No benefit found for arthritis


A clinical trial of the popular dietary supplements glucosamine and chondroitin found no evidence that they're better than placebos in easing arthritic knee pain, the study's lead investigator said yesterday.

The good news: Like placebos, they aren't harmful, either.

The government-sponsored trial involving 1,600 arthritis sufferers at 16 medical centers across the country was designed to see whether the supplements lived up to their billing as potent weapons against arthritis.

Sales of the two supplements topped $700 million in 2004, according to the Nutrition Business Journal.

Dr. Daniel O. Clegg, speaking at a rheumatology convention in San Diego, said the supplements - taken separately or in combination -didn't fare any better than placebos, pills with no active ingredients.

About six in 10 patients reported that their knees felt better after six months of therapy - whether they took supplements or the dummy pills.

Psychology might have played an important role in how participants felt. "Patients really believe in dietary supplements, and I think patients wanted to do better," Clegg said.

Patients taking the glucosamine-chondroitin combination fared slightly better than those on placebos, but not enough to qualify as statistically significant.

Meanwhile, patients taking the prescription drug Celebrex did better than those on placebos - by a 70 percent to 60 percent margin.

"It's a very confusing time right now," said Clegg, noting that some previous studies showed the supplements worked better than placebos, while others did not.

The latest effort, funded by the National Institutes of Health, was the first that did not receive any industry funding, he said.

An estimated 21 million people in the United State suffer from osteoarthritis, a condition caused by the breakdown of cartilage that cushions the ends of bones in joints throughout the body.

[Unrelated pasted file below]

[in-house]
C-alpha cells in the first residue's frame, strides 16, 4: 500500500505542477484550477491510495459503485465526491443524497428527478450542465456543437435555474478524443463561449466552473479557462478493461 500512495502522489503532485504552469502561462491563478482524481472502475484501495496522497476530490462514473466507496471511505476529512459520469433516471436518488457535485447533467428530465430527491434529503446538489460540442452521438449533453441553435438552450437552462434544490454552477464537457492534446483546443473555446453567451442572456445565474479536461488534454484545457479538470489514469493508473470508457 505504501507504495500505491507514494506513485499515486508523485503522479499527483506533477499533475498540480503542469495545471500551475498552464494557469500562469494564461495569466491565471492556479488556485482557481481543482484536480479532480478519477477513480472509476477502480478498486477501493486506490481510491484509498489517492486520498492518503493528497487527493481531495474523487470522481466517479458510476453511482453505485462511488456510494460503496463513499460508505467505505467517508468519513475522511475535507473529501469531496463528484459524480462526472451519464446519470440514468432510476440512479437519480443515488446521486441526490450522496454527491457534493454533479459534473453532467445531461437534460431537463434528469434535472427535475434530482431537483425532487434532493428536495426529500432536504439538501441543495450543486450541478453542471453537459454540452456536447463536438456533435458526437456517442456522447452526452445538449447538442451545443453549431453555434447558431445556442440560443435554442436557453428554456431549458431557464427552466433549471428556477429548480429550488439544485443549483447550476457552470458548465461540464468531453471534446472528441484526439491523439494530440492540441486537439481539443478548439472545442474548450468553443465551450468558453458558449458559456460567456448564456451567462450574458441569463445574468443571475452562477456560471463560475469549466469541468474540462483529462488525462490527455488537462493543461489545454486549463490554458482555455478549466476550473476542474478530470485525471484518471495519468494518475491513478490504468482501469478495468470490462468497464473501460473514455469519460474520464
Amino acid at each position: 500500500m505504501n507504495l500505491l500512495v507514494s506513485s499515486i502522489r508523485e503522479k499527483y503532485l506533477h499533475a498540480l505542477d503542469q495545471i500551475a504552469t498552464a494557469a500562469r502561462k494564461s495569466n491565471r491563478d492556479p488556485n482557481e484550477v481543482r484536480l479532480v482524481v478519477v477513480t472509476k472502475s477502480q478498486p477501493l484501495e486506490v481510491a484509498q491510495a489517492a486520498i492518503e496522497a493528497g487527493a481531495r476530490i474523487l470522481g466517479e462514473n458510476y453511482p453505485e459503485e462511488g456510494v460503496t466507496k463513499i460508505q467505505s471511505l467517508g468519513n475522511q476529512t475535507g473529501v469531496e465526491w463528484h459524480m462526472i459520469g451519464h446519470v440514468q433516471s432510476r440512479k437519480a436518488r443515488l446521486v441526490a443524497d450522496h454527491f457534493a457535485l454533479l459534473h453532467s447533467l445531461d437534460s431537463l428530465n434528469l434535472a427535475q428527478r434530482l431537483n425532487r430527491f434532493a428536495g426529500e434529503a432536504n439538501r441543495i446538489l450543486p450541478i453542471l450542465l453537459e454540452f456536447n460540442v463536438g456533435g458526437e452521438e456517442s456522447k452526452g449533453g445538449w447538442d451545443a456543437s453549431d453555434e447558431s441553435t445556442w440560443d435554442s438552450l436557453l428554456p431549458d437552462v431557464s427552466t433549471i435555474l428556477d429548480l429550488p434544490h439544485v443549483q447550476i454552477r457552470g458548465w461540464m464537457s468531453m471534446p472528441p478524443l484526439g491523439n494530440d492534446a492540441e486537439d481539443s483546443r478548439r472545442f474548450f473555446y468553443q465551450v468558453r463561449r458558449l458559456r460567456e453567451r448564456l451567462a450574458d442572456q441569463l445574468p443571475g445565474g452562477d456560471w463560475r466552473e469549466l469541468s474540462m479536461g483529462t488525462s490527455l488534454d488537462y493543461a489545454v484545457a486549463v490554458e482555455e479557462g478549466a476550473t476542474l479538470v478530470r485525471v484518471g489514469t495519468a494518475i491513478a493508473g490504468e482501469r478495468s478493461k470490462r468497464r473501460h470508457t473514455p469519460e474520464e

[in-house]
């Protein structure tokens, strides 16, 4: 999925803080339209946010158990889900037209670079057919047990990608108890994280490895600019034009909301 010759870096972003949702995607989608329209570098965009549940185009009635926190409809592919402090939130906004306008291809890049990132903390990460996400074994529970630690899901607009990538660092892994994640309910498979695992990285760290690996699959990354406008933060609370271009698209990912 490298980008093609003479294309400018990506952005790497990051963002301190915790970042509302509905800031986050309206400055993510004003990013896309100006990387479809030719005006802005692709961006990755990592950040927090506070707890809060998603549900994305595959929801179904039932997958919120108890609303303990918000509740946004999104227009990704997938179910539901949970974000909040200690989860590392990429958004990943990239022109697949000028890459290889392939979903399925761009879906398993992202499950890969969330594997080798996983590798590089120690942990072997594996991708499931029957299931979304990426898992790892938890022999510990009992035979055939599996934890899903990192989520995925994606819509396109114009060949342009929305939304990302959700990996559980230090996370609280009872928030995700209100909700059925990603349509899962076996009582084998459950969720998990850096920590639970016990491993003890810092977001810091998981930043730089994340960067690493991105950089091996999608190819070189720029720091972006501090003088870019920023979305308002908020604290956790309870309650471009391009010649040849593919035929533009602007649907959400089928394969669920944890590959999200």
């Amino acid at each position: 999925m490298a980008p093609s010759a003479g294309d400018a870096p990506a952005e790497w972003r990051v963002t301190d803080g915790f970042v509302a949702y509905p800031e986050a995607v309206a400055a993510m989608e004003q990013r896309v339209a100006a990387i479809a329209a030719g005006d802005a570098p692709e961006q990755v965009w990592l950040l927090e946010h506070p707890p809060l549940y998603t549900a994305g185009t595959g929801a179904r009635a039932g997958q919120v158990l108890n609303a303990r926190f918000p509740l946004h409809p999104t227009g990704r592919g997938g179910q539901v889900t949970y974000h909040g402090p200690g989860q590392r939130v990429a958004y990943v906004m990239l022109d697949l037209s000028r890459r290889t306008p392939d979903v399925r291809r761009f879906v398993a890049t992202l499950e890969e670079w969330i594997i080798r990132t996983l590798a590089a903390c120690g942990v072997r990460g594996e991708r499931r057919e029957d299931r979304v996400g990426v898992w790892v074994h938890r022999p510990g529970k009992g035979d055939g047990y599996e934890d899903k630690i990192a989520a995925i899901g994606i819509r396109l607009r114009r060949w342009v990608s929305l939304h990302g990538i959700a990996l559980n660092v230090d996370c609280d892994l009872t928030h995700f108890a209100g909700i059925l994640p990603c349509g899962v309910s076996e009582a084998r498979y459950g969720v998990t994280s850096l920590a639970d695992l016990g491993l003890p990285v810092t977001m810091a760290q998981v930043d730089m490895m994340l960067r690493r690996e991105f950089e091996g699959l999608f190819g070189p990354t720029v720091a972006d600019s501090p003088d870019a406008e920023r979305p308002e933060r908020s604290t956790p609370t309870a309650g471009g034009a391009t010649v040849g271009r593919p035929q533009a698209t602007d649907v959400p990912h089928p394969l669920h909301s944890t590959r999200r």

Glucosamine and chondroitin are natural substances found in cartilage. Scientists believe that glucosamine reduces inflammation and spurs the growth of new cartilage, while chondroitin promotes strength and durability.

What's not understood is what happens when the substances are taken as supplements.

Dr. Marc Hochberg, a rheumatologist with the University of Maryland Medical Center, said doctors and patients looking to the study for answers didn't really find any.

"The reason for doing this study was to find out once and for all whether these nutritional supplements were effective for relieving the symptoms and signs of osteoarthritis of the knee," he said.

"Unfortunately, there are still open questions."

In the study, scientists randomly assigned patients to receive one or both supplements, the prescription drug Celebrex, or a placebo. In a process called "double-blinding," neither patients nor the scientists knew what anyone was taking until the study was completed.

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